Parenting a young child is still very challenging in America, in spite of advancements in medicine, technology, and more material goods than ever. Because so much of the responsibility of parenting still falls to the mother, it is mothers who feel this challenge the most, and mothers who need more, and better, support.
Many mothers, regardless of socioeconomic status, lack consistent, supportive people and resources in the early years of parenting. Geographic displacement from families, longer work hours, and dependence on virtual relationships all contribute to what is an epidemic of isolation for new mothers. In many homes, the only hands-on support for a new mother is her partner, for a few hours, typically at the end of an exhausting day.
This lack of social support not only puts strain on the mother’s mental and physical health, as the demands of a baby require 24/7 attention, but it also affects marriages, employers, and the health care system. In addition, there is a cultural expectation that a new mother care for her infant while doing all of the “normal” chores of laundry, cooking, housecleaning, attending to her partner, her employer and her own basic needs — singlehandedly. Is it no wonder that postpartum anxiety and depression are so prevalent. Few women achieve this expectation, and if they do, it is because they are blessed with many sets of arms to help with the workload.
In other cultures, new mothers are cherished, cared for, relieved of their chores, and never left alone.
When I was parenting my own very young children, I knew there had to be a better way to survive this time. I needed more, and better support. I was lucky to have some good friends to talk to occasionally, but I desperately missed having my mom and sisters, who were 2000 miles away, close by. I wanted them to be living with me, available in the next room to hold the baby while I ran outside to empty the garbage, or to take a shift rocking a colicky baby while I bathed for the first time in days. But, I also had a ridiculously hard time asking for this type of help.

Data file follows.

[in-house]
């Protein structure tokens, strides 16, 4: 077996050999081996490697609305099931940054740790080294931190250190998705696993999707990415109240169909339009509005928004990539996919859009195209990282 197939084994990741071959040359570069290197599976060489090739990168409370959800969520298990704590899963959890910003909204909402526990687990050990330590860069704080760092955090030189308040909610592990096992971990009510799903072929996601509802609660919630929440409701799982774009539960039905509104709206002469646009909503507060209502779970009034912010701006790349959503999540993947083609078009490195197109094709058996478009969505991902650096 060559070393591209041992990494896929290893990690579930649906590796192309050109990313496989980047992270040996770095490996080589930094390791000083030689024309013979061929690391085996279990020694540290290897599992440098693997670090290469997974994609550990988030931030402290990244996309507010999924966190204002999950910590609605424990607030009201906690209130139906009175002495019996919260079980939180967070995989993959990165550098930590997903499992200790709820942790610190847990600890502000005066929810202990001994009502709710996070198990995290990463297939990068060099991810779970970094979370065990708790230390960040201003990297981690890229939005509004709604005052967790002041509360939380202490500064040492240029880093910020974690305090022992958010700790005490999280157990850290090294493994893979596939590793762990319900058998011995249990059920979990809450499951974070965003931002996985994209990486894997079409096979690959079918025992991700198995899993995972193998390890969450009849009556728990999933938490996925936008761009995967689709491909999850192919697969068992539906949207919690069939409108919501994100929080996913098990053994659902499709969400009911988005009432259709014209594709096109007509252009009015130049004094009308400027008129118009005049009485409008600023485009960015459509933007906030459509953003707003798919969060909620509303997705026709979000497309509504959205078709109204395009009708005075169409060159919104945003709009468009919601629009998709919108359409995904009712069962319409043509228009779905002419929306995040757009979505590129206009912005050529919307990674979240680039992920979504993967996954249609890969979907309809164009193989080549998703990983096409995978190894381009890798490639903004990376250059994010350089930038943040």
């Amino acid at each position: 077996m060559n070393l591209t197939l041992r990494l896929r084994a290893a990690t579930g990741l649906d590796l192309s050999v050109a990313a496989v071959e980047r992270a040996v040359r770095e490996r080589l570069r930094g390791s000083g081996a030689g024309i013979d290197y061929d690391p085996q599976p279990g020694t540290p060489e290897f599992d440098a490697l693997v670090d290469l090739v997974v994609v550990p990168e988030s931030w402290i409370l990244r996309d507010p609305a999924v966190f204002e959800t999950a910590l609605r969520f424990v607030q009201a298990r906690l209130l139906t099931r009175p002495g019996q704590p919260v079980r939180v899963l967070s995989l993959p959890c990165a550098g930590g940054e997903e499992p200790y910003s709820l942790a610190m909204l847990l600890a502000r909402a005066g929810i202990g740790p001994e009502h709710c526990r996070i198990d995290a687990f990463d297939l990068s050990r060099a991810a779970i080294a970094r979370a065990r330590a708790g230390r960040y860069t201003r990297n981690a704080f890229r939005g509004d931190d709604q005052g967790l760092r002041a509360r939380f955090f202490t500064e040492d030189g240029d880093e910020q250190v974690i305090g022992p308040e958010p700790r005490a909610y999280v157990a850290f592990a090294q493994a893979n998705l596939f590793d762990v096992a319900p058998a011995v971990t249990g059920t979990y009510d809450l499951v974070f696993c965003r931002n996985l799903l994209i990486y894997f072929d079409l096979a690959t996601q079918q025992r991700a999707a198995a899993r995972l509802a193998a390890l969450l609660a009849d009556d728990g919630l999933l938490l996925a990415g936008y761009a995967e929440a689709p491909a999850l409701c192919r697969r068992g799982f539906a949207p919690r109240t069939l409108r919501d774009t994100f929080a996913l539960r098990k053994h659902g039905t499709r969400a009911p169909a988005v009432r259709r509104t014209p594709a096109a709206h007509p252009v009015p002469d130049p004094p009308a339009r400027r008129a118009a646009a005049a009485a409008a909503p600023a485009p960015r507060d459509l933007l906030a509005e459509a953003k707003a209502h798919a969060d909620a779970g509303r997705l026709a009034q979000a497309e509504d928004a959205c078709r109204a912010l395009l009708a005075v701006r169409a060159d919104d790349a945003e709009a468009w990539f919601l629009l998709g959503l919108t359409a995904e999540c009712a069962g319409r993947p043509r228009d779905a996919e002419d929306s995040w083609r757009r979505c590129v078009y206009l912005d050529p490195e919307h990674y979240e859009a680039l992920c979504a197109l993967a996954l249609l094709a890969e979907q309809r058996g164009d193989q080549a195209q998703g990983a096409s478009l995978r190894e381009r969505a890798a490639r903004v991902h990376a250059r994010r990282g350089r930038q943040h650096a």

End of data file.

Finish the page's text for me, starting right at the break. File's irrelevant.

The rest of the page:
I began to envision a place where I felt safe and supported, a place where I could get my work done, and where I could connect with other moms on an intellectual level. I wanted an in-person community of mothers to whom I could vent about the difficulties of parenting, who also had been through the hard days, and who could reassure me that my children and I would be ok.
As a psychotherapist, I chose to specialize in maternal mental health, and spent several years facilitating mothers’ groups in a variety of settings. I listened to the stories of mothers who expressed the same frustrations of isolation, loneliness and insurmountable expectations that I felt. The idea of community came up over and over in the discussions I had with clients, friends, moms on the playgrounds and moms in the grocery line.
Motherfields is that idea come to life: programs for mothers that encourage community, where women are supported, respected, relieved of household chores, and encouraged to think, discuss and connect.
The model of coworking, which involves like-minded people working in the same space but on different projects, has always intrigued me as a solution for working mothers. So, in addition to group meetings, at Motherfields offers coworking, where a mother can comfortably bring her baby to work, whether she is a work-from-home telecommuter, business owner, blogger, or an artisan who needs craft space.
A big thank you to all of the moms and dads who have already helped shape, and continue to help shape, the Motherfields mission.
I always welcome your suggestions and comments, so please feel free to email me at email@example.com